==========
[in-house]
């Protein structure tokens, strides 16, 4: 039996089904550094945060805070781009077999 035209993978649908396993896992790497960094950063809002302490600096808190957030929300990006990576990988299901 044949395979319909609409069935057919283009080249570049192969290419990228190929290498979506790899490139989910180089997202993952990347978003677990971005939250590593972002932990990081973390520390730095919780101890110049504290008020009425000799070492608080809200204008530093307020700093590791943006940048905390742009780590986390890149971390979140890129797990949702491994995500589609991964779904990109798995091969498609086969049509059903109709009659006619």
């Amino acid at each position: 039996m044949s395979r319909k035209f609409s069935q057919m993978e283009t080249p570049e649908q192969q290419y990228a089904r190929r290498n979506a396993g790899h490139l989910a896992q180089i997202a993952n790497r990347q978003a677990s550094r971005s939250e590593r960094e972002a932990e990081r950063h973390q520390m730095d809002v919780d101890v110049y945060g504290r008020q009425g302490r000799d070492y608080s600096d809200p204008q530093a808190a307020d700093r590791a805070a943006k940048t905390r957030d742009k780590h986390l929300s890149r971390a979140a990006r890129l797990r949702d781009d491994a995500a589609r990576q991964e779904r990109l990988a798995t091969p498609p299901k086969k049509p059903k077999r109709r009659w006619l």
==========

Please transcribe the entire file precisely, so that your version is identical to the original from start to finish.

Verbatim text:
[in-house]
């Protein structure tokens, strides 16, 4: 039996089904550094945060805070781009077999 035209993978649908396993896992790497960094950063809002302490600096808190957030929300990006990576990988299901 044949395979319909609409069935057919283009080249570049192969290419990228190929290498979506790899490139989910180089997202993952990347978003677990971005939250590593972002932990990081973390520390730095919780101890110049504290008020009425000799070492608080809200204008530093307020700093590791943006940048905390742009780590986390890149971390979140890129797990949702491994995500589609991964779904990109798995091969498609086969049509059903109709009659006619």
């Amino acid at each position: 039996m044949s395979r319909k035209f609409s069935q057919m993978e283009t080249p570049e649908q192969q290419y990228a089904r190929r290498n979506a396993g790899h490139l989910a896992q180089i997202a993952n790497r990347q978003a677990s550094r971005s939250e590593r960094e972002a932990e990081r950063h973390q520390m730095d809002v919780d101890v110049y945060g504290r008020q009425g302490r000799d070492y608080s600096d809200p204008q530093a808190a307020d700093r590791a805070a943006k940048t905390r957030d742009k780590h986390l929300s890149r971390a979140a990006r890129l797990r949702d781009d491994a995500a589609r990576q991964e779904r990109l990988a798995t091969p498609p299901k086969k049509p059903k077999r109709r009659w006619l």